Python Variables

A Python variable lets us store a value in memory. We can do this for different data types like strings, numbers, etc. Assigning a value to a variable is called a declaration. You give a variable a name, then use the equal symbol (=) to declare the value. Variables are useful when you want to re-use values in your code.

In this lesson, I’ll give you some examples of how we can use variables in Python.

Strings

Let’s say we write a script that we use to connect to multiple network devices. When we attempt to connect, we want to show a message to the user. For example, the following string:

It’s likely that I use this exact string multiple times in my program. I could copy and paste this string multiple times, but that’s not efficient. It’s easier to use a variable. Let me show you:

Once you declare a variable, you can use it multiple times. Every time I use variable “a”, it shows our string. Great!

Numbers

We can also use this for numbers. Let’s declare a number to variables “x” and “y”:

We now have a variable named “x” with number 10 and variable named “y” with number 5. You can now use these variables everywhere. For example, some math:

Re-declare Variable

You can also re-declare a variable. Here is an example:

We can easily overwrite the value of the variable.

Variables

You can even refer from one variable to another. Let’s take a look:

I create the variable “z” by referring to variable “x”. What exactly is variable “z” though? Is it a copy or a shortcut to variable “x”? Let’s find out:

I re-declare the variable “x” to another number. This is no problem in Python. As you can see, the variable “z” does not change. When you refer from one variable to another, it’s not a shortcut but Python copies the data.

Functions

We can also declare a variable to a Python function. For example, the “input” function asks the user for an input. When you execute the code, Python waits until you enter a value. Here’s how it works:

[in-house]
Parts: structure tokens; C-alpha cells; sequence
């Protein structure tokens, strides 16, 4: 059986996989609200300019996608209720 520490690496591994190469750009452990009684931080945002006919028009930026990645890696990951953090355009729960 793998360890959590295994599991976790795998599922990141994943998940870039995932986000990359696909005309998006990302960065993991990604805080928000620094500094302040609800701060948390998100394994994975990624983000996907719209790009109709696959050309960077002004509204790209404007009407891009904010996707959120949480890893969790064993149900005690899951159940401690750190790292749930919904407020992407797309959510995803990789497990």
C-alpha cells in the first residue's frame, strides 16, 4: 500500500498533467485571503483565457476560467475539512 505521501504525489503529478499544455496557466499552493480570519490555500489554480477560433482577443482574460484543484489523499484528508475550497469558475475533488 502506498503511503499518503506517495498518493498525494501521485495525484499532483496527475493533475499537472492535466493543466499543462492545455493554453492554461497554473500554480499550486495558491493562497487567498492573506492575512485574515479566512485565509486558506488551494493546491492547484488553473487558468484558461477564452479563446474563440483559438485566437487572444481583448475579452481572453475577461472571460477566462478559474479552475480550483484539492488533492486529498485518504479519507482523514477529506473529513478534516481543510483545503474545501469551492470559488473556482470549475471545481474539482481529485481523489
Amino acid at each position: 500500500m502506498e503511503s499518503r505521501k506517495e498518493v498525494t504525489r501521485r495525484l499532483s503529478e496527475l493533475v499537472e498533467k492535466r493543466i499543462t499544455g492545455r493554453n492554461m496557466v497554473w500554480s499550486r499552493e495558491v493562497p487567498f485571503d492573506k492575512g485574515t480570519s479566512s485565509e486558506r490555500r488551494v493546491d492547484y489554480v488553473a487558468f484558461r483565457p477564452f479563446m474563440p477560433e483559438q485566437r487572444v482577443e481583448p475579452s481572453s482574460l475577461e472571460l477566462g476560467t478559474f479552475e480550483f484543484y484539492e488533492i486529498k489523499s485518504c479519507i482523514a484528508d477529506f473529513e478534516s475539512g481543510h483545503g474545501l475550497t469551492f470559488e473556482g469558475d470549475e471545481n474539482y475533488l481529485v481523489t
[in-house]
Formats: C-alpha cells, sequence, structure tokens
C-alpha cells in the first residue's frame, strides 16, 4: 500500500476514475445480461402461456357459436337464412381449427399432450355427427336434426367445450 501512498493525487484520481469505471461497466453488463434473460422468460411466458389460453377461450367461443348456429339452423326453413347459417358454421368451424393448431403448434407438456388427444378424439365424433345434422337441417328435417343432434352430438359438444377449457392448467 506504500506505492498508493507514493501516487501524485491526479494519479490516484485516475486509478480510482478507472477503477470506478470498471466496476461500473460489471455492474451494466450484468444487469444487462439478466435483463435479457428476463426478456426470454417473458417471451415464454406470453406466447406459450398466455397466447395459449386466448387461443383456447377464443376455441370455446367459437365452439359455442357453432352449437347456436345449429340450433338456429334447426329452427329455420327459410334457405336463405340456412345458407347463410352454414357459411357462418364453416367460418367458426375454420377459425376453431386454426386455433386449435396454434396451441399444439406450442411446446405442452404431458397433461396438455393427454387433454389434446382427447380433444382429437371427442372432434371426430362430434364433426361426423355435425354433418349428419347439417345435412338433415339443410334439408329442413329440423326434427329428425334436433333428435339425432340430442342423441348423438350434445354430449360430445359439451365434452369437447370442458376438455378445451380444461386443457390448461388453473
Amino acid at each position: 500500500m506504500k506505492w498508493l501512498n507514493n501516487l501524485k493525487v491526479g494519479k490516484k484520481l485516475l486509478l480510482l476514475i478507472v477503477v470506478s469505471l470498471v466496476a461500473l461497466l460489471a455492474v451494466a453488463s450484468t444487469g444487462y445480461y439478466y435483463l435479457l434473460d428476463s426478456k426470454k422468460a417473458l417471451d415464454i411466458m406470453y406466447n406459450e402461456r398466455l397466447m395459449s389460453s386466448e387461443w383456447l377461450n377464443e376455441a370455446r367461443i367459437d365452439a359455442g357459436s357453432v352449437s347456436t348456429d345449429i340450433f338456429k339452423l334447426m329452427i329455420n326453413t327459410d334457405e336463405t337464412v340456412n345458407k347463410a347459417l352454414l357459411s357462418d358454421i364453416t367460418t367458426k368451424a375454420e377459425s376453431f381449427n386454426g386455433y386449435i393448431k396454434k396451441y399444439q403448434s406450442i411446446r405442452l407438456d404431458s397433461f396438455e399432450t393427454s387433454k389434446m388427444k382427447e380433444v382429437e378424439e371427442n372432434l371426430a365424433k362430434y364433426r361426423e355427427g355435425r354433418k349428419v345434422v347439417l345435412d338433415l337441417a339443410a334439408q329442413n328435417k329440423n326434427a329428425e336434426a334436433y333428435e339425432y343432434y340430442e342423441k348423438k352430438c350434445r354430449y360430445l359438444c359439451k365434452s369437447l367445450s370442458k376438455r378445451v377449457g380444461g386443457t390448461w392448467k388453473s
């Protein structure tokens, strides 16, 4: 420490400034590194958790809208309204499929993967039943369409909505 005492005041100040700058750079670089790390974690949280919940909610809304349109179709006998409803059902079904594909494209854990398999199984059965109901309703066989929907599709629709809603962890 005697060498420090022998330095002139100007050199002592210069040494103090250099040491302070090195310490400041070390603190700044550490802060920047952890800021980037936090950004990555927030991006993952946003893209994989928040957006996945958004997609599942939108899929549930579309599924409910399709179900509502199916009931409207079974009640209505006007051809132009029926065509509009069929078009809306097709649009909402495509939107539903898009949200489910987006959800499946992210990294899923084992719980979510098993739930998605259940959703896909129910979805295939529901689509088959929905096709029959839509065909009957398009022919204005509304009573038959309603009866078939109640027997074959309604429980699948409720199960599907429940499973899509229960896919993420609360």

In the code above, I declare the output of the input function to the “hostname” variable.

Variable Names

Before we continue, I’d like to give some advice about variable names. In the example above, I used variables named x, y, and z. This looks clean, but these variables don’t tell me anything by looking at them. Sometimes, developers use these variable names because they are in the middle of something and don’t want to stop to think about a decent variable name.

When I use a variable like “hostname”, at least it gives me a clue what the variable is about. On the other hand, a variable like “hostname_from_user_input_function” is long and difficult to read if you use it many times in your code.

Code is read more than it is written so it pays off to use decent variable names. What you write today might not make sense to you six months later. Try to use short variable names that mean something to you.

Conclusion

In this lesson you learned how to use Python variables:

  • Declaration means we assign a value to a variable.
  • Variables allow you to re-use values in your code.
  • We can use variables for many things including strings, numbers, functions, and more.
  • Re-declaring a variable is no problem.
  • Stick to short, meaningful variables names if possible to make your code easy to read.

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